Monday, June 10, 2013

4 mm of ST elevation in lead V2 (at the J-point) relative to PQ junction

A male in his 30's male complained of chest pain  while having a dental procedure, then became syncopal.  The patient is young and healthy, and thin.  He had no past medical history.  In the ED, he felt and looked fine, with normal vital signs and no chest pain.

Sinus rhythm.  High voltage.  The computerized QTc is 390 ms.  There is 4 mm of ST elevation in lead V2, and 1.5 mm in V3 (at J-point, relative to PQ junction).  There are straight ST segments in V2 and V3, which suggest STEMI.  However, the voltage is very high and the QT is relatively short.  

In this case, the ST elevation does meet the standard STEMI  "criteria" (see below) because there is 1 mm in V1 and 4 mm in V2, even though there is only 1.5 mm in V2.

Strictly speaking, the early repol vs. anterior STEMI formula should not be used because the ST segments are non-concave (i.e., straight, though not upwardly convex).  Nevertheless, if it is used, the result is 17.4, which is very low.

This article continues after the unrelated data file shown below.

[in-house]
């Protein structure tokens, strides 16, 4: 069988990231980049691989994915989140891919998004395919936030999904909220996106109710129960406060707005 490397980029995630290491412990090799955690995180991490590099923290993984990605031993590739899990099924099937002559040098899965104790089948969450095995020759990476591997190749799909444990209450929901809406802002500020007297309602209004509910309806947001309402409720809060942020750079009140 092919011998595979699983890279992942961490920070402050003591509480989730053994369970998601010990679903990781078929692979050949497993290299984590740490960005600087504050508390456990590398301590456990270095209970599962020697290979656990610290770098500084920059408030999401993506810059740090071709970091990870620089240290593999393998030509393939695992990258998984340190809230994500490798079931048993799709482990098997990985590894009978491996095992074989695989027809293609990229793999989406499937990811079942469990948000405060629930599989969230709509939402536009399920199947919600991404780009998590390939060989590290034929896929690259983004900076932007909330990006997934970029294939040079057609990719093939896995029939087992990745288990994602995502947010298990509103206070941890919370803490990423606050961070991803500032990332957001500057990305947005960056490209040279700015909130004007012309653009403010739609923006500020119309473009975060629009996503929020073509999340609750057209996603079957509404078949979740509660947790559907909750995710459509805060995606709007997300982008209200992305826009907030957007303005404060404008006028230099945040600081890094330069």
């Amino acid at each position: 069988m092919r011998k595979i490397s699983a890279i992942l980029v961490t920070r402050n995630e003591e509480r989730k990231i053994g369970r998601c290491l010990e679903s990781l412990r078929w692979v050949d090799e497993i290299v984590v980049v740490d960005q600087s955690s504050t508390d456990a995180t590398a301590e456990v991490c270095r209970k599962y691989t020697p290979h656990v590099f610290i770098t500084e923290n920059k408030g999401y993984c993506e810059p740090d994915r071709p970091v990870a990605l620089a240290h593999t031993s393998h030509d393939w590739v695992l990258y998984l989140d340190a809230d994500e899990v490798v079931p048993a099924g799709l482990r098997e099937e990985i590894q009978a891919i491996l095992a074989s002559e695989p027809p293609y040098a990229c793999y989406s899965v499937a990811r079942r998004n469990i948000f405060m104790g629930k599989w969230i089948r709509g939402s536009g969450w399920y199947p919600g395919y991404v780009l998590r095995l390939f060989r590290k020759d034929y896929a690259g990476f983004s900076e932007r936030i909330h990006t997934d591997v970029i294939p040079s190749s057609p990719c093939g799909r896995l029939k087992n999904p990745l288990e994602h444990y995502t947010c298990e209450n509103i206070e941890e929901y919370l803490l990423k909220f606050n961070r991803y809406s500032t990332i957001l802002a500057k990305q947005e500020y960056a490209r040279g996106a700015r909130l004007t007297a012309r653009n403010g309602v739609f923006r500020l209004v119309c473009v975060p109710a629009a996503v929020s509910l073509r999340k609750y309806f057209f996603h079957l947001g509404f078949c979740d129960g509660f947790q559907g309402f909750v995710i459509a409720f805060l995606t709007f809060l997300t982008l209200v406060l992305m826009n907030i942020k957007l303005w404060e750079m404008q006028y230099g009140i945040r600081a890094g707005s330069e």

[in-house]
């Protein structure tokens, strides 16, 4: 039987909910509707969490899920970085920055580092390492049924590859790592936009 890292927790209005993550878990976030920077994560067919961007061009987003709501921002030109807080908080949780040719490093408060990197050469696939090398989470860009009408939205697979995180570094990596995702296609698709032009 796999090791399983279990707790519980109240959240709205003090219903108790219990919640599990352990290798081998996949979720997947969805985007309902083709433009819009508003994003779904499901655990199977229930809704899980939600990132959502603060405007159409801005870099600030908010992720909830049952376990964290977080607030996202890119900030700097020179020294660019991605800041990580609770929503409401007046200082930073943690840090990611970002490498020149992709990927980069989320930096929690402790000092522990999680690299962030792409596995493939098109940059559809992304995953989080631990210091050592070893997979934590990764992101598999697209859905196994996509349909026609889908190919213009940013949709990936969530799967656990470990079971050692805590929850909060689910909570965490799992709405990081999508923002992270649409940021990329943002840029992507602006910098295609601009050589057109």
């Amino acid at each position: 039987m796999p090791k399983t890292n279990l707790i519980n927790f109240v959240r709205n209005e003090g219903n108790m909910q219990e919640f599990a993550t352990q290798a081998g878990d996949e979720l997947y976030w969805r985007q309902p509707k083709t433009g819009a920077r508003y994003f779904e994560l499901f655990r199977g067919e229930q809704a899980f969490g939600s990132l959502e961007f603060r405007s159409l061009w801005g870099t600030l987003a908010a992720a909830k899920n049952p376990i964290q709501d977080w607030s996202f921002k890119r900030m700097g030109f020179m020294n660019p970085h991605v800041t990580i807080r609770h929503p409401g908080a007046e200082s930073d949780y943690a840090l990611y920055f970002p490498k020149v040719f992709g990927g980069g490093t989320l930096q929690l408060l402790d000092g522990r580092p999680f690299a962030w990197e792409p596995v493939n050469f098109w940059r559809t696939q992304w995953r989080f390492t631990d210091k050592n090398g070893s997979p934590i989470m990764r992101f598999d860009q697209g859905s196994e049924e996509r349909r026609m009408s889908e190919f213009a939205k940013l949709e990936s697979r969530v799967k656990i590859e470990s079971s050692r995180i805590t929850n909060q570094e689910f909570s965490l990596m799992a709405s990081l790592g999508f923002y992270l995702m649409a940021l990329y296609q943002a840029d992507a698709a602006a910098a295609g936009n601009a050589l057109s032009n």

From reference 1: At least 2 Consecutive Leads With ST elevation of:

V1, V4-V6: 1 mm
V2, V3: for men over 40 yo: 2 mm
for men under 40 yo: 2.5 mm
for women, any age: 1.5 mm

A repeat ECG 2 hours later was unchanged.  The patient was discharged.

Diagnosis: Early repolarization with high voltage in young healthy patient with a thin chest wall.  Syncope due to vasovagal event (neurocardiogenic syncope) in dentist's chair.

1. Wagner GS, Macfarlane P, Wellens H, et al. AHA/ACCF/HRS recommendations for the standardization and interpretation of the electrocardiogram: part VI: acute ischemia/infarction: a scientific statement from the American Heart Association Electrocardiography and Arrhythmias Committee, Council on Clinical Cardiology; the American College of Cardiology Foundation; and the Heart Rhythm Society. Endorsed by the International Society for Computerized  Electrocardiology. J Am Coll Cardiol. 2009;53:1003-1011.


  1. In this case there is little uncertainty to an experienced eye that this is early reporalisation. If any doubt, however, a standard echo would confirm that in the absense of any regional wall motion abnormalities.

  2. When I first look at it, The elevation seems more proportional to the deep S wave secondary to LVH. I would think Bi-ventricular Hypertrophy. Also, the T waves are asymmetrical. Also another finding aiming towards RVH is RV strain in lead III. I would have considered ER after chamber enlargement. Either way, great case. Thank you

  3. I presume the troponin came back negative before the patient was discharged?
    Peter Hammarlund

    1. I didn't even check it, as I recall. Absence of any change in the ECG at 2 hours was enough to reassure that the ECG was not STEMI, and the patient's clinical presentation was enough to assure me it was a vasovagal event.

      Steve Smith